Today, we see the racist implementation of the Second Amendment as gun rights activists, mostly White people, have their rights respected and protected despite their overt aggression. One need only recall recent pictures of heavily armed White Supremacists in Charlotte, flanked and unchecked by law enforcement. Meanwhile, a legal gun owner in full compliance with the law, like Philando Castile, cannot reach into his glove compartment without being shot to death in his car while his killer, a police officer, goes free. White people armed with assault weapons and bombs, weapons of war and mass destruction, who are members of known White Supremacist groups, are referred to as “challenged young adults” with mental illnesses or tragic victims of bullying, while unarmed Black people are thugs so frightening that they are gunned down, not only by police officers, but also by “neighborhood watchmen” like George Zimmerman, who took out Trayvon while he walked home with a package of Skittles in his hand.  The “law” allowed Zimmerman to be acquitted.
     The March for Our Lives youth and teachers’ unions oppose the “hardening of schools” promoted by Trump and the National Rifle Association (NRA), in which teachers would be trained and armed and more safety officers would be placed in schools. They oppose these for good reasons. It is a cynical attempt to increase gun sales. It will likely lead to more loss of life. A gun will not stop an AR-15. Teachers want to teach, not be armed, and they want funding to support the teaching, not the gun manufacturers. But we moms of MOBB United are keenly aware that the “hardening of schools” will mean the increased loss of Black life, as the armed fear for their lives around dark-skinned children. More safety officers in schools already has meant a dramatic growth in the school-to-prison pipeline as our sons are criminalized at an ever earlier age. This will only grow more, feeding the beast of mass incarceration.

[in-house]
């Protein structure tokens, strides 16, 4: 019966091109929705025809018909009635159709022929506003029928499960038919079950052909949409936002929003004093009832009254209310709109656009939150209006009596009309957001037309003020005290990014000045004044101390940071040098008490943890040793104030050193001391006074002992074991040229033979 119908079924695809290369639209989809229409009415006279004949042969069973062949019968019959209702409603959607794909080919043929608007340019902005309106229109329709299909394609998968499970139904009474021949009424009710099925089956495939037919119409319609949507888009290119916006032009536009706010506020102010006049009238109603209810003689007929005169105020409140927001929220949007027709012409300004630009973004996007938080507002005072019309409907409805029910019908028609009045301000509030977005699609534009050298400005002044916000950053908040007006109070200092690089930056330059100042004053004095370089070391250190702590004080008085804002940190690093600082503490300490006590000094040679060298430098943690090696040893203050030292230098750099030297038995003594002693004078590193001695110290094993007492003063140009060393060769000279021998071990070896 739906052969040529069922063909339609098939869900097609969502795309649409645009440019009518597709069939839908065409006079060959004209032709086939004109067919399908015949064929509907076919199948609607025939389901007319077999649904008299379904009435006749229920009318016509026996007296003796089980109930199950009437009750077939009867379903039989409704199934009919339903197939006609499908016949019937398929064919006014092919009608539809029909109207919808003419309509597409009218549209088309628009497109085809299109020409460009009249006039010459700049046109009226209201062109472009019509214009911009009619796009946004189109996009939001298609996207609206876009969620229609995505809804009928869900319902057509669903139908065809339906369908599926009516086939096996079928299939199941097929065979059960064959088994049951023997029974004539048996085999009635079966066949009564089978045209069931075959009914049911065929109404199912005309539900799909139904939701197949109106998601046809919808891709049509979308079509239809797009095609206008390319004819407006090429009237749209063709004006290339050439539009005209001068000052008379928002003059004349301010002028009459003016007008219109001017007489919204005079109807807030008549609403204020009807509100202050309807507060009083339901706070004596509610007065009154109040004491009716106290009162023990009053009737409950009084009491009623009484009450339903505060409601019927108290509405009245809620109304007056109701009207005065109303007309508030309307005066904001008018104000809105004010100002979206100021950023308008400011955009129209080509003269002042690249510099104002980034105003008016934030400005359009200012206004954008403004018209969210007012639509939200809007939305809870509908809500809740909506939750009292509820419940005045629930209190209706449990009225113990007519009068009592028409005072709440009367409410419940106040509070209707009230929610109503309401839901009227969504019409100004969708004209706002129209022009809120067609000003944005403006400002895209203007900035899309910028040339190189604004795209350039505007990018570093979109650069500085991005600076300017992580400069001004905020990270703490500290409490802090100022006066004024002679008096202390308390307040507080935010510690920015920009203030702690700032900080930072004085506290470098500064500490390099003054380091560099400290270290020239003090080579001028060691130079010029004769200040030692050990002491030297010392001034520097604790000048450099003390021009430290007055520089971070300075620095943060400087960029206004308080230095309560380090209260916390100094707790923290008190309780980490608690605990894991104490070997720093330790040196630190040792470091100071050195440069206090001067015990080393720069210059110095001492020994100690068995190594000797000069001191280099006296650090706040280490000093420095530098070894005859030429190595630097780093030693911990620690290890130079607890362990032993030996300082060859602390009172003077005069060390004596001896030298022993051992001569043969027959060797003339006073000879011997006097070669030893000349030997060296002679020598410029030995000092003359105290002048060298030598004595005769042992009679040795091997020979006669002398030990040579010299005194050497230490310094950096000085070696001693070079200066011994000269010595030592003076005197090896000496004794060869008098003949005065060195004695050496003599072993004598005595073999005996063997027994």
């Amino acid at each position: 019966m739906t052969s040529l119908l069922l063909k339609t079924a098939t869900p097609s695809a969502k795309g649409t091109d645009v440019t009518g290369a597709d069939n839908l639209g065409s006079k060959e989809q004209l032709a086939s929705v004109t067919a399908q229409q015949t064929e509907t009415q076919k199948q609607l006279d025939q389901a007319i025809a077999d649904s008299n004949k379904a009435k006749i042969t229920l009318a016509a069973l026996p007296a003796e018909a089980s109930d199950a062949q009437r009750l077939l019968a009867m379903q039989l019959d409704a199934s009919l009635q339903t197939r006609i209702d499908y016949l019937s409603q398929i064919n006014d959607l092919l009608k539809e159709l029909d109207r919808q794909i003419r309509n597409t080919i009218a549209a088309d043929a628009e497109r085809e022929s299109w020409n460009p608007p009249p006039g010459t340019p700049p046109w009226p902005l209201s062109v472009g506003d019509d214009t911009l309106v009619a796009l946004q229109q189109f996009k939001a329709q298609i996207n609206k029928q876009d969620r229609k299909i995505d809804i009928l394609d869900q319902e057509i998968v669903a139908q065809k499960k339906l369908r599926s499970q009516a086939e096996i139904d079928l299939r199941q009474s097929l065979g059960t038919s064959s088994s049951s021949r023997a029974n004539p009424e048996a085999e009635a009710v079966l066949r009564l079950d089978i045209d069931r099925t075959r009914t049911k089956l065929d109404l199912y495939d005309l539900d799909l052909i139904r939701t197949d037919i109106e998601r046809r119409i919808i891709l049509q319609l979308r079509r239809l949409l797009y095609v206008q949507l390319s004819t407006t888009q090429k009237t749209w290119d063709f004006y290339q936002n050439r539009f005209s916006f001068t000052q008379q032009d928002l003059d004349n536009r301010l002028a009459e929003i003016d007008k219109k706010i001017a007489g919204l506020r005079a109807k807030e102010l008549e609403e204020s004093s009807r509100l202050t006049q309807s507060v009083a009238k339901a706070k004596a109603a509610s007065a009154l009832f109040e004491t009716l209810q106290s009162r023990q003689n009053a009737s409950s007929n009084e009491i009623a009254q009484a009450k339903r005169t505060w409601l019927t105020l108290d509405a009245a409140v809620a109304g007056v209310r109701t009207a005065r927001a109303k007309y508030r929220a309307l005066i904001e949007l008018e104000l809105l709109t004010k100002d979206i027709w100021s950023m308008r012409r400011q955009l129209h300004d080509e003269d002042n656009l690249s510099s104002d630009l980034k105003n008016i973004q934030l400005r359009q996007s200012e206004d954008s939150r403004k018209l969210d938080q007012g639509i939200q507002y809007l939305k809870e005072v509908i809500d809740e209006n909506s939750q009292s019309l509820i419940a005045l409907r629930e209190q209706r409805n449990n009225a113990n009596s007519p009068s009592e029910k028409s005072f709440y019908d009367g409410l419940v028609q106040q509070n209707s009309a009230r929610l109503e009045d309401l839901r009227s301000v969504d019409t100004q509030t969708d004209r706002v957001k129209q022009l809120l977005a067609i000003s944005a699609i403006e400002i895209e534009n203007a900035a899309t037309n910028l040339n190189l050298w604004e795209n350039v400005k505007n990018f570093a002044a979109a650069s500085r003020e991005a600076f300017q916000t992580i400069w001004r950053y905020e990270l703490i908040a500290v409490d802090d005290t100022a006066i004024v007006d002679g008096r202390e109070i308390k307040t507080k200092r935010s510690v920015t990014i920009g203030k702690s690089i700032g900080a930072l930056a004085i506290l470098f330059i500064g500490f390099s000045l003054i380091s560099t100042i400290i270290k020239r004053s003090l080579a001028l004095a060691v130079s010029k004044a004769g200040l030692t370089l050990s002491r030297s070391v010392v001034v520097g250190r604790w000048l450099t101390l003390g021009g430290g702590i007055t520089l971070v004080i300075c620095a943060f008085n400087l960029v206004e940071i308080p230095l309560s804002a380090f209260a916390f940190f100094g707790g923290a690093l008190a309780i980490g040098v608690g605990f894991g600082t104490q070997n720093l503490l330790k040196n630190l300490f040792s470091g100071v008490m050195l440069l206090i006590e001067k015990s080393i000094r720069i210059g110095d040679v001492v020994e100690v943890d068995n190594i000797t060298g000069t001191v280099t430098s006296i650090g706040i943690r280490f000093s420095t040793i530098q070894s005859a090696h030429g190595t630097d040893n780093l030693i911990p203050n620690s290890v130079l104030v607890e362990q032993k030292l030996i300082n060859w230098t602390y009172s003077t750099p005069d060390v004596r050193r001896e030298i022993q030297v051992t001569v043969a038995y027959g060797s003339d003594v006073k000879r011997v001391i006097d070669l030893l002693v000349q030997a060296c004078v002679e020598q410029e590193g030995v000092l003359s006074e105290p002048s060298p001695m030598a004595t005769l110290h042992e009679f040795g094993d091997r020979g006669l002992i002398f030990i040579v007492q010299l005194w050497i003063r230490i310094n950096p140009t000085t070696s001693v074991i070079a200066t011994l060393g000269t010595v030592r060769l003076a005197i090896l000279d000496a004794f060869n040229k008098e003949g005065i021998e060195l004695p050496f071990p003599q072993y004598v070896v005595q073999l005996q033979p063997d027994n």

Much was made in the march of the concerns of communities of color regarding the presence and use of guns in their own communities. Fortunately, I did not hear the problem referred to as a so-called “Black on Black” crime issue, a racist construct, at least not from the march speakers and not on the media outlets I frequent. The issue was more appropriately raised as one of racially determined, socio-economic problems heightened by the easy availability of lethal arms. D’Angelo McDade, cited above, said, “I stand before you representing the body of those who have experienced and lost their lives due to gun violence. For we are survivors. For I am a survivor. For we are survivors not only of gun violence, but of silence. For we are survivors of the erratic productions of poverty. But not only that, we are the survivors of unjust policies and practices upheld by our Senate. We are survivors of lack of resources within our schools. We are survivors of social, emotional, and physical harm."
     For us moms, the gun violence that breaks our hearts all too often was reflected in the murder of Stephon Clark, a young Black father holding a white cell phone in his own backyard, whose phone struck such terror in two police officers that they shot him 20 times within 3 seconds of seeing him and cuffed his lifeless body on the ground. I was relieved that Stephon Clark was invoked several times at the march, including by Edna Chavez, a young Latina student from South Central Los Angeles. Let us hope that the youth involved in this new movement—many of our sons and daughters among them—will continue to be mindful of race and of intersectionality in all of their activism